The stock was matte black polymer with decent checkering, and like the Apex it was fully ambidextrous. There was a cheekpiece on each side of the stock, and the little hammer extension could be removed and put into the other side. The fluted barrel added a classy touch to this low-cost rifle. It came with a scope mount and rings as normal equipment. The scope was an extra-cost item. The metal finish was an excellent, smooth matte bluing. There were sling-swivel studs, and a soft, thick recoil pad that helped us avoid any pain during our test shooting.
There was none of the stiffness to the action that normal break-in removes. Will it work loose too quickly? We dont know. The trigger pull was excellent, breaking at pounds. Throughout our test session there were no problems with the rifle other than an occasional failure on our part to ensure the rifle was fully closed, but we did have a major complaint about getting the empties out. They dragged on the extractor, making it extremely annoying to get the spent case out. The extractor didnt pull the case very far out, only inch, so it was a pain to have to pick at it to get it out. If your fingers are cold, as they usually are on a hunt, good luck if you need a second shot. We eventually used a fired-case rim to pull out the empty. The extractor also was spring loaded upward against the fired case, making extraction more difficult. We would have liked the empties to at least fall free, or to have been kicked out by an ejector.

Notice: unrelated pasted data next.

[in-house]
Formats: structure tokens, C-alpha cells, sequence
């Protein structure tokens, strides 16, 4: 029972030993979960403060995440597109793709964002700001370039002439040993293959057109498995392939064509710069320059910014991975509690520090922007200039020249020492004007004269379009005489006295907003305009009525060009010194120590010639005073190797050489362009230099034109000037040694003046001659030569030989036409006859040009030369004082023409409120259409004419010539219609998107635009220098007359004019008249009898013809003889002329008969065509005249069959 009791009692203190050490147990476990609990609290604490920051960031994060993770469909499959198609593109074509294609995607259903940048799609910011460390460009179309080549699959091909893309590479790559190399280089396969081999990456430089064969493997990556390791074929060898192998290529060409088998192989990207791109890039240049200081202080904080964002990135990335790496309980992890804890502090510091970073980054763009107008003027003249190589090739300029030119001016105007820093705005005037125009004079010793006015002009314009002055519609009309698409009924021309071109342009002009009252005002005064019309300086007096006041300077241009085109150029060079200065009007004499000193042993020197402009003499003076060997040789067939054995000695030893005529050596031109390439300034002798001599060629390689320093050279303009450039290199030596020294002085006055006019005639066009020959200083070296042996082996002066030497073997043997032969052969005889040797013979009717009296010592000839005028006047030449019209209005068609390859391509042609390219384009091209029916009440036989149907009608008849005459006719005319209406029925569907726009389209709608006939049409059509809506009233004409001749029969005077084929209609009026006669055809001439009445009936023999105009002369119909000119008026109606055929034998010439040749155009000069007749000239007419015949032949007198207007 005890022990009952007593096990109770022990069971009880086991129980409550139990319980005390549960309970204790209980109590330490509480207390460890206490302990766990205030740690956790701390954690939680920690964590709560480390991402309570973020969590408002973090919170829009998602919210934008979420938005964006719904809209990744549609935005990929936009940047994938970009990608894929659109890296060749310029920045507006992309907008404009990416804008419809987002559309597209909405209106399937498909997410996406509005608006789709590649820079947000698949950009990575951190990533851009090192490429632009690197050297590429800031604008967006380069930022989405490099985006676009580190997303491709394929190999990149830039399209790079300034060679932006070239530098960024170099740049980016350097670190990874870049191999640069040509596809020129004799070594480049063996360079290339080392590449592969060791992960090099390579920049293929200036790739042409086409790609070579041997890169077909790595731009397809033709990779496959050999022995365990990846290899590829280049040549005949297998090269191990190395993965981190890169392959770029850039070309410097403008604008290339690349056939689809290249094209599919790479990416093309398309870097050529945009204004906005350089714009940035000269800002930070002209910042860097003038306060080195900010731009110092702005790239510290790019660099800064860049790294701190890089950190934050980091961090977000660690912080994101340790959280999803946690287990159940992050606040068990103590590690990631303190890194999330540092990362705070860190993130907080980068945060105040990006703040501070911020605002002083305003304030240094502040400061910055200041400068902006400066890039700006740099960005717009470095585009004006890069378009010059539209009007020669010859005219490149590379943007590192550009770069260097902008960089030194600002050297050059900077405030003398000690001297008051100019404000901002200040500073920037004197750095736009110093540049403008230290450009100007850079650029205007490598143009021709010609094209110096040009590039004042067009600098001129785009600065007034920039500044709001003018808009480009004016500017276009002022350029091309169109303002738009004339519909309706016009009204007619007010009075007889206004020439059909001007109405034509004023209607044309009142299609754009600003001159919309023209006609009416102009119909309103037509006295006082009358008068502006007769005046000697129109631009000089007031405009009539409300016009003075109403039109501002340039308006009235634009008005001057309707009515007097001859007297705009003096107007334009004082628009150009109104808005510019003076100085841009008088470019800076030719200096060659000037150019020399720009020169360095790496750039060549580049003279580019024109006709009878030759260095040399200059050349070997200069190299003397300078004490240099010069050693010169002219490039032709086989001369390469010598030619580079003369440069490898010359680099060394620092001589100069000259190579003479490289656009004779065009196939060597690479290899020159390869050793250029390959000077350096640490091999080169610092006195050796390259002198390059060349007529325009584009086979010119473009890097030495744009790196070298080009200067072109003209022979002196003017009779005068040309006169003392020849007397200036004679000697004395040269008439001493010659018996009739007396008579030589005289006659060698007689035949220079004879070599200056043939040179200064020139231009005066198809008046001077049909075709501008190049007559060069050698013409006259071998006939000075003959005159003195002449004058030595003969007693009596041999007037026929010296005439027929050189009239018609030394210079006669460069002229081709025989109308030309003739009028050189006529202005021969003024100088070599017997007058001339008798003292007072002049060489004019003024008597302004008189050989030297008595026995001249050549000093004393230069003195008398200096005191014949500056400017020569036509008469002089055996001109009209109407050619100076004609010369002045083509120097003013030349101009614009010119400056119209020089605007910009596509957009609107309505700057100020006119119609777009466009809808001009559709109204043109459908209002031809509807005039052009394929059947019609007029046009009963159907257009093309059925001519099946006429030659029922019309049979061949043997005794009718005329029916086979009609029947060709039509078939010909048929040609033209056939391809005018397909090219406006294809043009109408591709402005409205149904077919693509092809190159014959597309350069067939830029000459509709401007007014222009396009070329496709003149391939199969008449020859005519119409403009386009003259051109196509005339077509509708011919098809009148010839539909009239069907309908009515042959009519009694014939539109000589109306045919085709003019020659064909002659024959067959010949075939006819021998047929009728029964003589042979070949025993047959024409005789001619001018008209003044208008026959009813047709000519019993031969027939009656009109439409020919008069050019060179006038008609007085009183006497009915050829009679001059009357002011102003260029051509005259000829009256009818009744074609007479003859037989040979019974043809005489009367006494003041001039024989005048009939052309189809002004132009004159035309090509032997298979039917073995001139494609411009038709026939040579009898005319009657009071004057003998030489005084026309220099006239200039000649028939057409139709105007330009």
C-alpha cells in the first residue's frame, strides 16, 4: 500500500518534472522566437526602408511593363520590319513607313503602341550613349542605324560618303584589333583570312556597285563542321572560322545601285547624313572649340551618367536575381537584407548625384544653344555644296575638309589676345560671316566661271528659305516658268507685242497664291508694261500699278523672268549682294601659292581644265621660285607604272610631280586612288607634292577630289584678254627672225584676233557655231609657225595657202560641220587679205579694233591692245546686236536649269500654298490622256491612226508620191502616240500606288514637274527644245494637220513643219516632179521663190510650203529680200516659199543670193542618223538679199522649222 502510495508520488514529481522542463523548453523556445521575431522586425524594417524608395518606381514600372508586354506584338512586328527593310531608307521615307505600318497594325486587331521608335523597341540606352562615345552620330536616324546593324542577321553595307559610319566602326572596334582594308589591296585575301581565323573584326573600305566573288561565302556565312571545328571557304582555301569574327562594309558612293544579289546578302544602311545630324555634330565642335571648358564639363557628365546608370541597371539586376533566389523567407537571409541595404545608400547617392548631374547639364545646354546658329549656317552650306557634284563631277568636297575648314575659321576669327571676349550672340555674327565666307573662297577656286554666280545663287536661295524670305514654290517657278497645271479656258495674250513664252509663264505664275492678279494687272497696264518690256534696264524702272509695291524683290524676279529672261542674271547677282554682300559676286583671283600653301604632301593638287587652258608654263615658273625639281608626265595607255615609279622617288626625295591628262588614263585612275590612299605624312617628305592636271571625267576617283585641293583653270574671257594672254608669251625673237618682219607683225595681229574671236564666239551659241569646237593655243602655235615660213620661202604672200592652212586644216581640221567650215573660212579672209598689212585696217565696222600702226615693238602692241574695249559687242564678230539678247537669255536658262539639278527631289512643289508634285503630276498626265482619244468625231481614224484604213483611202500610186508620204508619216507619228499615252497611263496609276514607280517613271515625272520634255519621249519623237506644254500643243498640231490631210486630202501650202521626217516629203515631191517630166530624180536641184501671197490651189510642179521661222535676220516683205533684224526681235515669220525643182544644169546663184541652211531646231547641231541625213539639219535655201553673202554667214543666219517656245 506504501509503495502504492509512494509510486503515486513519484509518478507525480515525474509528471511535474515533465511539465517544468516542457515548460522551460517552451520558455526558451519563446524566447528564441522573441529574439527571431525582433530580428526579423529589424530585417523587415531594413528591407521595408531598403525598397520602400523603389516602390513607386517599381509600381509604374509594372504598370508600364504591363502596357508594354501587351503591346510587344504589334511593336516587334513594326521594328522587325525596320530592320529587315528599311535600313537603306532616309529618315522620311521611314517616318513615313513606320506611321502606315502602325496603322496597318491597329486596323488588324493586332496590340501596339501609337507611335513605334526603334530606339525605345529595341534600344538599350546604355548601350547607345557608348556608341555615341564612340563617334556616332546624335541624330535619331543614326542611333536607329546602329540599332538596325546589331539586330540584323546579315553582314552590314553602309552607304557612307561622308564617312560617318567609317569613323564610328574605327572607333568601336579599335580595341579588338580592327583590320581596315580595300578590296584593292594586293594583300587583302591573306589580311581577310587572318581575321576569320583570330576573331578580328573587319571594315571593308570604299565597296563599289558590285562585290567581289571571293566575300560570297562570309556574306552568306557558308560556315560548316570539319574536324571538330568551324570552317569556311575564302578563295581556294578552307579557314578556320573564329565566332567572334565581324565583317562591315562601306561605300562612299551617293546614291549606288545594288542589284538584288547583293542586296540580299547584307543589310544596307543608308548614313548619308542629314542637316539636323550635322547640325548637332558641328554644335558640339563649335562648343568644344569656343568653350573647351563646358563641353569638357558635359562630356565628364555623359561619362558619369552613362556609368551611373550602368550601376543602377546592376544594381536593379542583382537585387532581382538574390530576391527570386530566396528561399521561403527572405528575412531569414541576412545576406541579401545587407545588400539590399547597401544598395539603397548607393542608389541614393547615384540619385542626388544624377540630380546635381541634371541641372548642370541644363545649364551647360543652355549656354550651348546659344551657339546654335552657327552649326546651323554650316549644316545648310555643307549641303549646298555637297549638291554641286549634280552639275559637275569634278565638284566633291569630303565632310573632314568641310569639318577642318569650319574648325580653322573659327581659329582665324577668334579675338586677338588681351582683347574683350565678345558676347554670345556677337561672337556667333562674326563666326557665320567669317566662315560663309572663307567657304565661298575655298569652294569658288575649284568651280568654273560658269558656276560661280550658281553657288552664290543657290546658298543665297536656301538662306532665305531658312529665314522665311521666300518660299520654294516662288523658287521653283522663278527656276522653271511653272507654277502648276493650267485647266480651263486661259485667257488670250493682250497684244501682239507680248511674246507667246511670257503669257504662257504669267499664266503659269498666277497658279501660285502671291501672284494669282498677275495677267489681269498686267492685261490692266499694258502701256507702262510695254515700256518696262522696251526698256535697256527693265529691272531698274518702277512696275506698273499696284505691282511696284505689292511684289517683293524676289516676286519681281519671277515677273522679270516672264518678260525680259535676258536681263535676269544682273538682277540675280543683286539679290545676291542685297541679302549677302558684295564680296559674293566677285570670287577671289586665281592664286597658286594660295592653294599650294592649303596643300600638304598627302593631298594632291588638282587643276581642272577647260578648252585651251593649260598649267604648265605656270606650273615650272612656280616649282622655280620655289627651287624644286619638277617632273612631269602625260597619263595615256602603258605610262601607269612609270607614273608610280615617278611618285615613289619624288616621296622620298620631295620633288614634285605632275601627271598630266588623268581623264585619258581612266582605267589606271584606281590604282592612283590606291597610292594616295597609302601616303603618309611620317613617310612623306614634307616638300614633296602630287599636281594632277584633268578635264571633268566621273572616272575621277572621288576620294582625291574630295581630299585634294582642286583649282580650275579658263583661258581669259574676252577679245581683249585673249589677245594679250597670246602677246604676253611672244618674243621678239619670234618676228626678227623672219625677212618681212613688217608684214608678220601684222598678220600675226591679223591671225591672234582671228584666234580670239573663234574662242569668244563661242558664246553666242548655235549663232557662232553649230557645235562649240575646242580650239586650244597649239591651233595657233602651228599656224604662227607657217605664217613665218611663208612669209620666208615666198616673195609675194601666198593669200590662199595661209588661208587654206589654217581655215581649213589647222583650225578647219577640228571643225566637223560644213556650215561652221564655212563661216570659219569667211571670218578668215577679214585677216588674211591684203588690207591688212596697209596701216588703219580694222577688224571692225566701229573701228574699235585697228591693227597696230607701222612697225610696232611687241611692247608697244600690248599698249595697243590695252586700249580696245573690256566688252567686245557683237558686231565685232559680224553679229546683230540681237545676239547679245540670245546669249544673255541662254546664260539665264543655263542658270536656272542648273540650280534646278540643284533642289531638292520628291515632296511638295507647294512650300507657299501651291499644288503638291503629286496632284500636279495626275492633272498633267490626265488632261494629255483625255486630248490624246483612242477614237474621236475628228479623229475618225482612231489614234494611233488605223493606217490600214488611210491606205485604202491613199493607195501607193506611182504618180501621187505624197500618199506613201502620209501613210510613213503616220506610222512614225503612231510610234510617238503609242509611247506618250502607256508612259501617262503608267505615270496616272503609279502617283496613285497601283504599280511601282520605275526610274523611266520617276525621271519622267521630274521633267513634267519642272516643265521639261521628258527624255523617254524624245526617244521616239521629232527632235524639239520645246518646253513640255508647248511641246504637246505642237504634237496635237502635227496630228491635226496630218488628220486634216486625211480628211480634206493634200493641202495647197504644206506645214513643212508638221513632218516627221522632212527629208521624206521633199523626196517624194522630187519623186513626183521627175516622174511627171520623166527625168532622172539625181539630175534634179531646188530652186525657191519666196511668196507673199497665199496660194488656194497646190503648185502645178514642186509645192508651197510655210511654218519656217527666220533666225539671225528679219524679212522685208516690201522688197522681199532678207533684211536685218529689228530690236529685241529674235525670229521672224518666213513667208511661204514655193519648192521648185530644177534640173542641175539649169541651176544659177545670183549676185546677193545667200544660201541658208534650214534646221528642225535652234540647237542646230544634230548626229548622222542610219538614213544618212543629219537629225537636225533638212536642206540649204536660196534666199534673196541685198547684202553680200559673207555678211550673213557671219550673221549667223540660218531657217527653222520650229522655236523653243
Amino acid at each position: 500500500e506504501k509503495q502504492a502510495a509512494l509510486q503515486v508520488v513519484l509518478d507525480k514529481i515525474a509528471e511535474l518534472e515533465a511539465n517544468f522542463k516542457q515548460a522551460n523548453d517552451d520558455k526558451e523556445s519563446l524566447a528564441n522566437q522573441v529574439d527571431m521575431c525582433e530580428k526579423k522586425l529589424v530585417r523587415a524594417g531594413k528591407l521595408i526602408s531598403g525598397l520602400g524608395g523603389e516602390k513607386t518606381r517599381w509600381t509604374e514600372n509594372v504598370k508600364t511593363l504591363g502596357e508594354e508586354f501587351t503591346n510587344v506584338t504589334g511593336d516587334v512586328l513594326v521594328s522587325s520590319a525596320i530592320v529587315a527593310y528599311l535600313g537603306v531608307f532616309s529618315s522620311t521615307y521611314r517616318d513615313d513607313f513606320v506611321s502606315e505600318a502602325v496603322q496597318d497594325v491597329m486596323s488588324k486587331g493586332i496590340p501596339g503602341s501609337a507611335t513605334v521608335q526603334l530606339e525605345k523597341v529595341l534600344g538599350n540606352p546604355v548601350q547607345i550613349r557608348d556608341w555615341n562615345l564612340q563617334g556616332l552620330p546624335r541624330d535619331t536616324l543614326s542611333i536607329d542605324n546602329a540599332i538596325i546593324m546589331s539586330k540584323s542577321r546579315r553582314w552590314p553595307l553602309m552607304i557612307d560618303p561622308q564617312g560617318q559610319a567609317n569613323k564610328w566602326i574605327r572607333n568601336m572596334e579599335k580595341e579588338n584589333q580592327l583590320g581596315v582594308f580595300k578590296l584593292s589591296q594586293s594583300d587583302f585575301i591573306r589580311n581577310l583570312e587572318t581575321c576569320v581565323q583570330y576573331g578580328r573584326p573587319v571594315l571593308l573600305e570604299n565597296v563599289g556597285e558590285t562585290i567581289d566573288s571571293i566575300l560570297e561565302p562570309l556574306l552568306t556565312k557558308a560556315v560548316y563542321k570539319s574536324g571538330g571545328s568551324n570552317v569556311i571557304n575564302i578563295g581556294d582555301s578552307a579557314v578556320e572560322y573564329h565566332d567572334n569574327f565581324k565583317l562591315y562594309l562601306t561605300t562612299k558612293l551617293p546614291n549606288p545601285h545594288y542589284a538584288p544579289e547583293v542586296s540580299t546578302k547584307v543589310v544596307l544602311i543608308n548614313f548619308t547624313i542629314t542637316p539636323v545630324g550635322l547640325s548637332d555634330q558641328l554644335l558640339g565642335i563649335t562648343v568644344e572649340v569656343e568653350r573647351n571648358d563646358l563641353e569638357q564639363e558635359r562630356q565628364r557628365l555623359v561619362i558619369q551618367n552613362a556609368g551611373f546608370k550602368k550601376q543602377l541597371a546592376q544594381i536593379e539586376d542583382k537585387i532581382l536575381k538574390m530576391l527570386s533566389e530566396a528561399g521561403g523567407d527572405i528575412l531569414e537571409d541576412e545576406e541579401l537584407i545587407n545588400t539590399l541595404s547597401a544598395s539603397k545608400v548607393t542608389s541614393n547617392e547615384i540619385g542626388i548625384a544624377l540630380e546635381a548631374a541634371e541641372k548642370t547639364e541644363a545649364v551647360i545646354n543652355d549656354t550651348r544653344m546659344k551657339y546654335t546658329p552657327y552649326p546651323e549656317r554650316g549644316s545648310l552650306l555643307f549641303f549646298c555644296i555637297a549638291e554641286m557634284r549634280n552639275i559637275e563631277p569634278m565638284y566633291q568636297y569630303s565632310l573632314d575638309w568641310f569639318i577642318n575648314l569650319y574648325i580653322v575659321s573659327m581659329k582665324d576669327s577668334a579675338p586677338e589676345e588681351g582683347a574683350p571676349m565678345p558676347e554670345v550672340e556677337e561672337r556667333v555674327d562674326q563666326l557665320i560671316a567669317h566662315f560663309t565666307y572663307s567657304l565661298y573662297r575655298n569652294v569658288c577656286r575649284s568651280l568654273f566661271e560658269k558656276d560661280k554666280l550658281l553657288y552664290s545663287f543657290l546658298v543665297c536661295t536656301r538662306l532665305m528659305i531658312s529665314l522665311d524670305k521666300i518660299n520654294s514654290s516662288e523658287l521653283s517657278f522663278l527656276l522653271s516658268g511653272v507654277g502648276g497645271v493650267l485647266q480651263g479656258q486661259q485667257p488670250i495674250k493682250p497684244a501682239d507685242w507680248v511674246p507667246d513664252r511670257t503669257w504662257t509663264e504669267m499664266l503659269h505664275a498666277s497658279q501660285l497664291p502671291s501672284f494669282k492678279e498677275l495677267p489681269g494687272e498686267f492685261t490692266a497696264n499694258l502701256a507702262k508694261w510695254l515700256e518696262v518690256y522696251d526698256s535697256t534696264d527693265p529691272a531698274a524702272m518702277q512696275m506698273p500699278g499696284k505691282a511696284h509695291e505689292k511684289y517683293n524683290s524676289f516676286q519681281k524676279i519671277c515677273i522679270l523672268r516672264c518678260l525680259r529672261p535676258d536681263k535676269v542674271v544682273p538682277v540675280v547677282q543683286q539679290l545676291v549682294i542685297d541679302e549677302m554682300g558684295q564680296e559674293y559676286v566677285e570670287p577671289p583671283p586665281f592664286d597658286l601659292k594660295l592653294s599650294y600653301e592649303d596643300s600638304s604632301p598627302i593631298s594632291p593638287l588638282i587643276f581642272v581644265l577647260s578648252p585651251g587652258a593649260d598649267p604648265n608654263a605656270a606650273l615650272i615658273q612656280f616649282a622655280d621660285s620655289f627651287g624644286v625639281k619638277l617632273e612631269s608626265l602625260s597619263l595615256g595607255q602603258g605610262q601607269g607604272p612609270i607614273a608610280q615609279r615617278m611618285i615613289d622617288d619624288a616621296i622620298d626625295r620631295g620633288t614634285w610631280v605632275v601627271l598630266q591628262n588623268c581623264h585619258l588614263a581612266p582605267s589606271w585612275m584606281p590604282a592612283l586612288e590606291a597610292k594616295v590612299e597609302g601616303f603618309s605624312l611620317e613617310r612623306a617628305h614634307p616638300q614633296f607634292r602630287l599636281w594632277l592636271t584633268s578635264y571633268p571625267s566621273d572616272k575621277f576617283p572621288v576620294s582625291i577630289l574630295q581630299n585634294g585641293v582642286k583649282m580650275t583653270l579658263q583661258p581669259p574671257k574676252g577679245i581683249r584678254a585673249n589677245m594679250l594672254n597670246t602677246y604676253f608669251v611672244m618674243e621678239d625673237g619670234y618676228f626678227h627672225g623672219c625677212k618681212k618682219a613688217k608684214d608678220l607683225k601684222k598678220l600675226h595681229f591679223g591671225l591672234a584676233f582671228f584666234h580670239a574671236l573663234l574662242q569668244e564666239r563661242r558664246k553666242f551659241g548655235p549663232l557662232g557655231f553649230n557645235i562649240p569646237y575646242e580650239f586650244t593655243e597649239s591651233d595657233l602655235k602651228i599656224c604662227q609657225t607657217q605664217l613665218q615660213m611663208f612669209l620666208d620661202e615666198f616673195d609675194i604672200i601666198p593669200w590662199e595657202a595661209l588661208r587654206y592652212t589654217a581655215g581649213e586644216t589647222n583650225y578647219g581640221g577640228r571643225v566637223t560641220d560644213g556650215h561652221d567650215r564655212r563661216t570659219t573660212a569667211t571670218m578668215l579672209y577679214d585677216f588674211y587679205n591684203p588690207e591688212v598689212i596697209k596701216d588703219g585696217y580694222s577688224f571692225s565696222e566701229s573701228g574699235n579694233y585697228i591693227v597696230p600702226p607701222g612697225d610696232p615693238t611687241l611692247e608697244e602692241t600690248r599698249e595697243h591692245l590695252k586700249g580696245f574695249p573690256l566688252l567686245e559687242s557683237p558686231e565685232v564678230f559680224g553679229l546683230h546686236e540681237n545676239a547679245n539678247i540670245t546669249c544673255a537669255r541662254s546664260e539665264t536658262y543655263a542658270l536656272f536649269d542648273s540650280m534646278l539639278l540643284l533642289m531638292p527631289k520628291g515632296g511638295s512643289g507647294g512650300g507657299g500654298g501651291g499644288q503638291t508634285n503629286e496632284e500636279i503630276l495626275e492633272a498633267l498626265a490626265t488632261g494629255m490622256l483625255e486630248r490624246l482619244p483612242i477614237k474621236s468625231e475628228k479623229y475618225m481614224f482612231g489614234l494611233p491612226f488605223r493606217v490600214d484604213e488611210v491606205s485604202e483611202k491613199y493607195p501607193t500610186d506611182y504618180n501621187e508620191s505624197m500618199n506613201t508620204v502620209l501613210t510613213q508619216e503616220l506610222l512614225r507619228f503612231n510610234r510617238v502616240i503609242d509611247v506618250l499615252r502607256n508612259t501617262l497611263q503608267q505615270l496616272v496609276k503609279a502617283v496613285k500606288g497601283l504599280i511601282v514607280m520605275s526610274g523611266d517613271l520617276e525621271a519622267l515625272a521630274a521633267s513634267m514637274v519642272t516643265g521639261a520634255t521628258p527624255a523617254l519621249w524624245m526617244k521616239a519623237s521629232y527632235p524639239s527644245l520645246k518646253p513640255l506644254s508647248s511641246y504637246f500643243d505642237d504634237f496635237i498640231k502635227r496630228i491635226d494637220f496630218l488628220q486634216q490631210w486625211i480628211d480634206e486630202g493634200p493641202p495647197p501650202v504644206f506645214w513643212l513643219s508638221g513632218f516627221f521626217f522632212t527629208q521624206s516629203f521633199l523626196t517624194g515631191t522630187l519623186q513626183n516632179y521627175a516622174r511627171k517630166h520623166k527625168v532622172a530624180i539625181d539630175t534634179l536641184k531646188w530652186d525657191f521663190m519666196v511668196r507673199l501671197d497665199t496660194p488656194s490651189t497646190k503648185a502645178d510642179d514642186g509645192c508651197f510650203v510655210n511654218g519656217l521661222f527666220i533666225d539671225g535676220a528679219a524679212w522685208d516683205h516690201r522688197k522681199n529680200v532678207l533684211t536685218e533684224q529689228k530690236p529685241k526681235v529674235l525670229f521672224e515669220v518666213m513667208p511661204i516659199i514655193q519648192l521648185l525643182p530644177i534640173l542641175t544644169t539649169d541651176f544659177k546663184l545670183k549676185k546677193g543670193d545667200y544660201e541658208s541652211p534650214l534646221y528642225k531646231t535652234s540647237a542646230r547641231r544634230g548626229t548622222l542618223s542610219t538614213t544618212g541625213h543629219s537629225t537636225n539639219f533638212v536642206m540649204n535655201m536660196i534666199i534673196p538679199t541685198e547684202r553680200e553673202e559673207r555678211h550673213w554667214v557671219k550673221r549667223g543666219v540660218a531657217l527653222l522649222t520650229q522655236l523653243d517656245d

On the range we had one disaster after another. Our first group with the Winchester grain was pushing 5 inches. Along the way we fired one group of inch with that ammo, and that was the highlight of the Scouts dubious accuracy. Next up, the mil-spec ball put them into 7 inches or so. The premium Speer Nitrex did not do much better, with groups about 5 inches. In desperation we changed the scope to our 12X Leupold, and were then able to shoot one group with the Winchester of inches, but the mil-spec ammo did only 7 inches, and the Nitrex inches. We think this rifle provides a level of accuracy with our test ammo thats borderline unacceptable. However, we persisted and shot some other types of ammo (unreported) and got slightly better results. The best average groups were around 3 inches, with commonly two of the shots much closer, as close as half an inch. We suspect careful selection of best load and perhaps more shooting will help the rifle achieve significantly better accuracy.
Our Team Said: CVA got a lot right with this handy single shot, from its light weight to its simple yet robust construction, including the shape and feel of the stock. Unfortunately, it wouldnt shoot for us. We tightened the forend to no avail. We double-checked the scope base security. We tried other types of ammo. We got one three-shot group of inch, and then fired one that was inches. We varied the contact on the forend, and shot it with our hand under it. Nothing helped much. We suspect the problem is irregular support for the barrel. Theres nothing keeping it from going wherever it wants while the bullet travels down it, and that puts the impact just about anywhere it wants to be. There is no forend iron as such. The plastic forend just sits there and exerts very little corrective force on the barrel, it seems. Were guessing, because we dont know what to do here. Glass bedding the forend might help, but as of now we are not happy with the level of accuracy it provided.
Apex Stainless/Black Win., $